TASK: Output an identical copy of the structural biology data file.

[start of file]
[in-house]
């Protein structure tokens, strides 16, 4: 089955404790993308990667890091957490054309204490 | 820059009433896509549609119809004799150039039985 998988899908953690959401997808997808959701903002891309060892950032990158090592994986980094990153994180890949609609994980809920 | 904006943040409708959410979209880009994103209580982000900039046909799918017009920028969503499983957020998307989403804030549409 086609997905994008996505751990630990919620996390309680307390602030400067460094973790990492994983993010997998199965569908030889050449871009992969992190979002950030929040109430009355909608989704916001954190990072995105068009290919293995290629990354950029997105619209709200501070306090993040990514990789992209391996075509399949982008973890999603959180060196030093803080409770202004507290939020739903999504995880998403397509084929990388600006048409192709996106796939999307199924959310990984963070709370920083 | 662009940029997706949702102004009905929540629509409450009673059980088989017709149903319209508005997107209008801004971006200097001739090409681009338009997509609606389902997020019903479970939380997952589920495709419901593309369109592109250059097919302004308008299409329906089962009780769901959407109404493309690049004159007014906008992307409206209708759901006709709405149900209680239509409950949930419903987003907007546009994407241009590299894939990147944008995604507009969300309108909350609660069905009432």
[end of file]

[in-house]
């Protein structure tokens, strides 16, 4: 089955404790993308990667890091957490054309204490 | 820059009433896509549609119809004799150039039985 998988899908953690959401997808997808959701903002891309060892950032990158090592994986980094990153994180890949609609994980809920 | 904006943040409708959410979209880009994103209580982000900039046909799918017009920028969503499983957020998307989403804030549409 086609997905994008996505751990630990919620996390309680307390602030400067460094973790990492994983993010997998199965569908030889050449871009992969992190979002950030929040109430009355909608989704916001954190990072995105068009290919293995290629990354950029997105619209709200501070306090993040990514990789992209391996075509399949982008973890999603959180060196030093803080409770202004507290939020739903999504995880998403397509084929990388600006048409192709996106796939999307199924959310990984963070709370920083 | 662009940029997706949702102004009905929540629509409450009673059980088989017709149903319209508005997107209008801004971006200097001739090409681009338009997509609606389902997020019903479970939380997952589920495709419901593309369109592109250059097919302004308008299409329906089962009780769901959407109404493309690049004159007014906008992307409206209708759901006709709405149900209680239509409950949930419903987003907007546009994407241009590299894939990147944008995604507009969300309108909350609660069905009432």